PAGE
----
Some people love it, others hate it.
Used poorly, the story’s pacing tanks and readers set the book down. But used effectively, description brings the characters and story alive, drawing the reader in and keeping them emersed in another world long after they should have turned off the lights and gone to bed.
So how does one use description effectively? Below are four suggestions.
World building: Although this term is usually applied to Science Fiction and Fantasy, every writer needs to ground the reader in a time and place. For example:
Jane sat at the table and stared at her plate.
Technically, there’s nothing wrong with the sentence, but does it really convey what the reader needs to know? Does it tell us what genre we’re in? Here are different versions of the same action.
Jane perched on a rickety wooden chair and gaped at the single black potato on the chipped blue plate. This was dinner?
Jane sank onto the cushioned high backed chair. The emerald green tablecloth crackled with static electricity where is rubbed against her silk ball gown. Regiments of sparkling crystal, shining silverware and towers of bone china reminded her that she was an interloper in the halls of the beau monde.
Enhancing mood: Snoopy typed out those magic words, ‘it was a dark and stormy night’ and I knew exactly what he meant and shivered in anticipation the story to come. Gothic romance is known for its brooding heroes and atmosphere. But whether you write dark suspense or romantic comedy, your description needs to amplify the mood.
Night crept into the room, swallowing the candles’ light before it reached the shadows lurking in the corners. The old mansion creaked and shuddered under the storm’s onslaught. Rain tapped on the window panes of the French doors, demanding entrance, while beyond the flagstone balcony topiaries twisted into grotesque monsters lurching ever closer to Jane’s sanctuary.
The sun beamed down from the clear blue sky like a giant smiley face. Droplets from last night’s shower caught the golden rays and cast rainbows about the park. Along the gravel path meandering through the verdant expanse, children splashed in the clear puddles. Jane laughed as a Chocolate Labrador tried to catch the diamond spray.
Echoing Emotion: How we react to people and things around us is often a reflection of what we feel.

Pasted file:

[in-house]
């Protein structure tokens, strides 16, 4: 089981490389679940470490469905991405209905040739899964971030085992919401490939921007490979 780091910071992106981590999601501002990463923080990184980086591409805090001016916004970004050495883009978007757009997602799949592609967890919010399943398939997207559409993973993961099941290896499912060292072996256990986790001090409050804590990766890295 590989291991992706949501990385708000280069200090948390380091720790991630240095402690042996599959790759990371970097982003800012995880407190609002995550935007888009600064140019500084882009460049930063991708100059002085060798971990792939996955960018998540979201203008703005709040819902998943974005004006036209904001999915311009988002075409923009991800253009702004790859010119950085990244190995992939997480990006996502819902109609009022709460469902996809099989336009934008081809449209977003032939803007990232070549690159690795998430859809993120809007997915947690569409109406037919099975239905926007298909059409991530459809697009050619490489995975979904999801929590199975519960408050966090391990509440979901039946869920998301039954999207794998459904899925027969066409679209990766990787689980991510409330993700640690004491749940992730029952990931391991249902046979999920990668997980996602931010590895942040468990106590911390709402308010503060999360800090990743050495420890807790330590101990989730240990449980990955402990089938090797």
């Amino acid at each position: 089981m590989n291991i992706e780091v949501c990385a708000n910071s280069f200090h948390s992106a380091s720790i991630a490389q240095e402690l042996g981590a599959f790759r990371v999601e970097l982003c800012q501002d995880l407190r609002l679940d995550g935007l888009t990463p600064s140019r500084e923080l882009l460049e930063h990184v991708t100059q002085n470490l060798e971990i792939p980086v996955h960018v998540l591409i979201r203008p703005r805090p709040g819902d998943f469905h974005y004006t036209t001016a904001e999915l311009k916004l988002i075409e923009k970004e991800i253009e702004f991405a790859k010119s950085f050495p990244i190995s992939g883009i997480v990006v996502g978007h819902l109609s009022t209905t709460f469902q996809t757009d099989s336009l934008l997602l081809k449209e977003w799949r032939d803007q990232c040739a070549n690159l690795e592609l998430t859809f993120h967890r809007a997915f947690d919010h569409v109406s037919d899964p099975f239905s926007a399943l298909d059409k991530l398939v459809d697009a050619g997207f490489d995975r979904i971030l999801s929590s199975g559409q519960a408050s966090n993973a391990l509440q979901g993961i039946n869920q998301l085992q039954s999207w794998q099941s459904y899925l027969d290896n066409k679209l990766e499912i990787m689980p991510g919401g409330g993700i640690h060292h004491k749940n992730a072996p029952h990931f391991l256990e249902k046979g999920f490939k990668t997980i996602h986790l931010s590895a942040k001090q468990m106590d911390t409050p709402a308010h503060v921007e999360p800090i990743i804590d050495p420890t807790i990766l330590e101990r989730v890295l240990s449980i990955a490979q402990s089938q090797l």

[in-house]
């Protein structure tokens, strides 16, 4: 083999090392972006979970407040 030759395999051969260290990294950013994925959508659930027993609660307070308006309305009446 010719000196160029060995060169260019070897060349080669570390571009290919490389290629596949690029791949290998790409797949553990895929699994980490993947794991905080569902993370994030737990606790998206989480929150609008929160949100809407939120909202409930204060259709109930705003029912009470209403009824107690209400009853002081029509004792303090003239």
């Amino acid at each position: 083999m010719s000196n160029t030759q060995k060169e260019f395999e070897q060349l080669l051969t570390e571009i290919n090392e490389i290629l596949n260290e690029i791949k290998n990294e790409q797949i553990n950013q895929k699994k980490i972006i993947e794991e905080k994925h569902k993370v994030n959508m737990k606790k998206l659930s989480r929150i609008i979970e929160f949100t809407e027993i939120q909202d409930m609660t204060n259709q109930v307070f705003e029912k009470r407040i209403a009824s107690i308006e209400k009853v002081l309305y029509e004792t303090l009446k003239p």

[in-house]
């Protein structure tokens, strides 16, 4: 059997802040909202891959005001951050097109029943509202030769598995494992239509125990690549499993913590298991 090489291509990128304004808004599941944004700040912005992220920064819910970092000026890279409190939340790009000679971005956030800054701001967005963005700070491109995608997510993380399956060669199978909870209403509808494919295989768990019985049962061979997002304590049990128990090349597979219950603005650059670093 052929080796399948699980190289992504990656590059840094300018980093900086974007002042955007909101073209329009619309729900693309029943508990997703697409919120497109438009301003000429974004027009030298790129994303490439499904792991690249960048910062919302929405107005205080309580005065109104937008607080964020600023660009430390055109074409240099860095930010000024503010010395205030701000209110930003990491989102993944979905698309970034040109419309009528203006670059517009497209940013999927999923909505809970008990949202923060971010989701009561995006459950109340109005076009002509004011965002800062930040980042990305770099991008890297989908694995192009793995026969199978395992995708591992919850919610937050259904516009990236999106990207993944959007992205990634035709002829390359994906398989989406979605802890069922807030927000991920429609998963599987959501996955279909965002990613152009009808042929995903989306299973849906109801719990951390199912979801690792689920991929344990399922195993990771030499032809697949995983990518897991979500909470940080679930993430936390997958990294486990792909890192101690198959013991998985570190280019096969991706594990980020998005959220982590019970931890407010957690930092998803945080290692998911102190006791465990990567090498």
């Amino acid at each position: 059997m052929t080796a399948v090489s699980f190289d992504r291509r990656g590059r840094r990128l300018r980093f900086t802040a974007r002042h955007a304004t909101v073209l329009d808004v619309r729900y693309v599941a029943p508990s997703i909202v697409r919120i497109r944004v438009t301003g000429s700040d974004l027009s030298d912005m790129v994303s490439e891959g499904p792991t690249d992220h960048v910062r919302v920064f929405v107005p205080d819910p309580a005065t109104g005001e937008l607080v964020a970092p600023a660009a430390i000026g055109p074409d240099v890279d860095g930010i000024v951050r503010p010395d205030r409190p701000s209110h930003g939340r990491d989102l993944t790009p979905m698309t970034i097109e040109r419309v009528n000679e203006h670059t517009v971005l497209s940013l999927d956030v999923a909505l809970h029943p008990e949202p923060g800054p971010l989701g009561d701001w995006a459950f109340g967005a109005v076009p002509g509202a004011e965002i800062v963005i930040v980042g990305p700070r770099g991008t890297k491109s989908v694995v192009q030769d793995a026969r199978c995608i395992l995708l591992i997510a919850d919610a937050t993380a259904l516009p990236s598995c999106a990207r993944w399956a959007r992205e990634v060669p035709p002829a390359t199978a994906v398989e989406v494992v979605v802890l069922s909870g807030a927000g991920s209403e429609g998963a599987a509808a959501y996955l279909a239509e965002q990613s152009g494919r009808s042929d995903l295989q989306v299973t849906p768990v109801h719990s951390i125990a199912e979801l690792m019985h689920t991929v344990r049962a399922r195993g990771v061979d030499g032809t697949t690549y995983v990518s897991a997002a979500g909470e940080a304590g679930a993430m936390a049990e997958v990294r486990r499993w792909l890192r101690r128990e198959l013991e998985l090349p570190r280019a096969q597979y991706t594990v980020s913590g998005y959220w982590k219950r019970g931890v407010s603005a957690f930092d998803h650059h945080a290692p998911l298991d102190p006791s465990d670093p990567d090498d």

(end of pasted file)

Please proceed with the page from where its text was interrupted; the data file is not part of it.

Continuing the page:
“I wouldn’t have you if you were the last man on Earth,” Jane said.
“As far as you’re concerned, I’ll be the last man you’ll ever have,” he replied.
Quite bland really. Now try this…
“I wouldn’t have you if you were the last man on Earth.” Jane wiped her palm on the arm of the overstuffed chair. The sweat coating her palms changed the gray microfiber cloth to charcoal. Tears filled her eyes and the gallery of family photos on the opposite wall morphed into a kaledioscope of lies.
“As far as you’re concerned,” he raked her from head to toe with a scathing glare then marched acrossed the eclectically furnished livingroom and twisted the brass knob on the front door, “I’ll be the last man you’ll ever have.”
“I wouldn’t have you if you were the last man on Earth.” Jane flattened herself against the drywall. Her palms bumped over the orange peel texture and her racing heart seemed to transmit along the white wall, rattling the framed photographs hanging not far from her.
“As far as you’re concerned,” he braced his hands on either side of her head, boxing her in while peppermint scented words caressed her bare shoulders. His body heat buffeted her, melting the ice encasing her deterrmination, “I’ll be the last man you’ll ever have.”
Action/Reaction: Everything your characters do has an effect and what better way to avoid musty, stale blocks of description than have your hero/heroine interact with their world.
Jane checked the flower arrangement and the place settings.
Jane’s fingers fumbled with a scarlet cabbage rose, pulling it to a place of honor amongs the others arranged in the Waterford vase. After adjusting the trajectory of one cattail, she smoothed the siilk tablecloth and centered fans of black linen napkins on their gilded plates.
Jane’s fingers fumbled with the black-eyed susans and daffodils in the mason jar. After adjusting the angle of a sprig of fern, she centered the makeshift vase over a burn mark on the scarred table and centered the triangular paper napkins over the mismatched plates.
Notice the verbs are the same in both sentences (conveying similiar emotions) but by choosing different words the luxury or lack thereof in each paragraph is different.
Of course great writers make things seem quite effortless and we’ll gobble up the words with little thought of the effort it took to get them on paper. If you had to edit the following sentences, how would you change them?
Jane looked out the window and sighed. It’s going to be a nightmare getting home.
“You don’t know what you’re talking about,” Jane declared.
“Wanna bet,” he replied.
Linda Andrews lives with her husband and three children in Phoenix, Arizona. When she announced to her family that her paranormal romance was to be published, her sister pronounce: “What else would she write? She’s never been normal.”
All kidding aside, writing has become a surprising passion. So just how did a scientist start to write paranormal romances? What other option is there when you’re married to romantic man and live in a haunted house?